Despite Growing Risks, Youth Reporters Join The Free Press

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Youth Radio reporters Myles Bess (left) and Billy Cruz (right) Photo: Teresa Chin/Youth Radio

Why would you choose to be a journalist in today’s media-hostile environment? That’s a question adult reporters are grappling with, as are the aspiring young reporters and producers here at Youth Radio. Support for a free press has become a divisive political issue, and the risks of reporting the news have increased. Journalists, regardless of their age, are being attacked, figuratively and literally; trolled online; and branded an “enemy of the people.

In the midst of this escalating rhetoric, 2018 has been a record year for Youth Radio’s efforts collaborating with young journalists from across the country — from El Paso, Texas to Oakland, California — and all 50 states. The enthusiasm and talent of these aspiring young journalists is remarkable and truly a sign of a healthy democracy. It is our privilege to support them as they embrace the foundations of our profession: researching, including all perspectives, sticking with a story until you get it right, working with an editor, and covering the truth of what is happening in local communities and across the nation.

“Being a journalist in this political climate is very important to me. We’re living in a time where people like me are constantly discriminated against, among other things. By being a journalist, I’m able to speak for them and use my voice for change.” – Emiliano Villa, 19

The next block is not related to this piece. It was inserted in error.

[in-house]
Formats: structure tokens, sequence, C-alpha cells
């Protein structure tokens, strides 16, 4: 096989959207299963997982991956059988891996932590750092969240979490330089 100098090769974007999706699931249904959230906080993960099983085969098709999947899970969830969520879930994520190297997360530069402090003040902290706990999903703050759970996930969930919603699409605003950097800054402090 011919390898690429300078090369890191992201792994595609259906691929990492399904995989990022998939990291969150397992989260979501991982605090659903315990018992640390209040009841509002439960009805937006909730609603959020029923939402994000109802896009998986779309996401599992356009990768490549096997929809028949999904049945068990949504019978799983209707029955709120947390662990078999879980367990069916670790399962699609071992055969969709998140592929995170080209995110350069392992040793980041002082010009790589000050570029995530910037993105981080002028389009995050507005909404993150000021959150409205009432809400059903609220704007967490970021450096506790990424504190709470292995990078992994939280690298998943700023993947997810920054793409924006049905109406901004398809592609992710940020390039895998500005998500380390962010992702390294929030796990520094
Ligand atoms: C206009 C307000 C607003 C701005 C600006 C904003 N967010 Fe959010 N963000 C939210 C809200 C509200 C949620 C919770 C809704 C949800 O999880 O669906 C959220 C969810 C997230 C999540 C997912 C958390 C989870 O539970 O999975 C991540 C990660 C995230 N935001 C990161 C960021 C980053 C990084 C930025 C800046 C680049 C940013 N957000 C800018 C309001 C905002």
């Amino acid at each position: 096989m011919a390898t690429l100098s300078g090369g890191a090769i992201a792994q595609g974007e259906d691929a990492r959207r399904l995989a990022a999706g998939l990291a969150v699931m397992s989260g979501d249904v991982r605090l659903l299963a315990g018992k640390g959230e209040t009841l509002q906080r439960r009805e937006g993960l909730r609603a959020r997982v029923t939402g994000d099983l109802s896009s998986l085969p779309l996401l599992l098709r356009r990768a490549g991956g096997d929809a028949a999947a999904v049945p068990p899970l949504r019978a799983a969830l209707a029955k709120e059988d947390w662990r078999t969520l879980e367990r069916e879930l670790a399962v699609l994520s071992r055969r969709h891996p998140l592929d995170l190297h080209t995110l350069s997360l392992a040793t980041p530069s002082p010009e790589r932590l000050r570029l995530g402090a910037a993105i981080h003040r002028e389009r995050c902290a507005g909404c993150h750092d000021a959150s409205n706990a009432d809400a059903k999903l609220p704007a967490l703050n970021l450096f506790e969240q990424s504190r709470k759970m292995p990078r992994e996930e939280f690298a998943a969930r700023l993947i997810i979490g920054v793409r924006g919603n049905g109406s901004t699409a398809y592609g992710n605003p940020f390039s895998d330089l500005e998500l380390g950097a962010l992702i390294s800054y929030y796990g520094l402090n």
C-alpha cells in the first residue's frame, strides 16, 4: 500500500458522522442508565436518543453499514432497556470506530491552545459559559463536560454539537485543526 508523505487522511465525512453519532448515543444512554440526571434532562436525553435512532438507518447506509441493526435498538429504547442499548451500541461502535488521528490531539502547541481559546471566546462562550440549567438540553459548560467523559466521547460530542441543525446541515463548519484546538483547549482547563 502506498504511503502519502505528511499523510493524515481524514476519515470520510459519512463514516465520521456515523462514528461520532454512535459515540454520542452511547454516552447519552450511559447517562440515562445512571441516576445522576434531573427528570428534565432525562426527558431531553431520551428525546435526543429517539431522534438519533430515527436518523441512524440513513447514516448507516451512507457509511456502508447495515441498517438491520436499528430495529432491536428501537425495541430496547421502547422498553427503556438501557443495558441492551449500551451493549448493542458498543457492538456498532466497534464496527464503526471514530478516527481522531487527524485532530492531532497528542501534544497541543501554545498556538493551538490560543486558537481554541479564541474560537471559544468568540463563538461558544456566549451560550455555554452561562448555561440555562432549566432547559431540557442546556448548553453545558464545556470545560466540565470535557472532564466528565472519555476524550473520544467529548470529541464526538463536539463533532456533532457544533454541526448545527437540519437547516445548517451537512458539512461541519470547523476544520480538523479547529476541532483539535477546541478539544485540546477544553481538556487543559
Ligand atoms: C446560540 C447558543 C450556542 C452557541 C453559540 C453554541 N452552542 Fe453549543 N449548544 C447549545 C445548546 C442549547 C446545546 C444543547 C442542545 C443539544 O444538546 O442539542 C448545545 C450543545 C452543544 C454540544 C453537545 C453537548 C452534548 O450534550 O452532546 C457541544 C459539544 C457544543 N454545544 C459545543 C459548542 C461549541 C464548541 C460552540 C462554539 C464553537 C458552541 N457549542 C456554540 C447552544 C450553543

“For young people, in particular, a free press is important because oftentimes our point-of-view is overshadowed and/or not taken seriously.” – Nina Roehl, 18

What we call the right to a ‘free press,’ is really the right of any/all individuals to collect factual information, interpret it, and tell a story that puts it into context. The solution is not to demonize ‘the media’ but to further democratize it. Fund the hell out of independent, multimedia newsrooms, as well as programs that teach media literacy, writing, reading comprehension, & research skills.” – Desmond Meagley, 21

Young people do not need to become journalists to have access to an audience. And yet, rather than aspire only to social media stardom, they choose to seek out truth in the form of reporting — from the most overlooked and underresourced neighborhoods to the major conversations and stories of the day.

We’ve watched from our newsroom, glued to the screen when President Trump calls the press “enemies of the people” and “sick and disgusting.”

“Attacks on the media and free press are not just threats to journalists and newspapers, but threats also to normal people. We need reporters to keep us aware of what’s going on in the world, hold leaders and bureaucrats accountable, and draw attention to important problems that need solving. Within that  landscape, there is a special place for youth reporters. With youth reporting, we draw attention to how young people are feeling about all sorts of issues, or how they’re affected by problems in the world. It’s crazy that so many adults overlook or underestimate the power of youth, when really they should be trying to listen to us, or even trying to get our support, votes, and attention.” – Sierra Fang-Horvath, 18

Just at this moment, when we see a surge of interest by a new generation of investigative journalists, culture reporters, video producers, podcast talent, and so many more, it’s disheartening to hear the president call the profession “fake.” The related atmosphere of violence is especially frightening for young people coming into journalism. The younger generations have a right to participate in the fourth estate and benefit from a free press.

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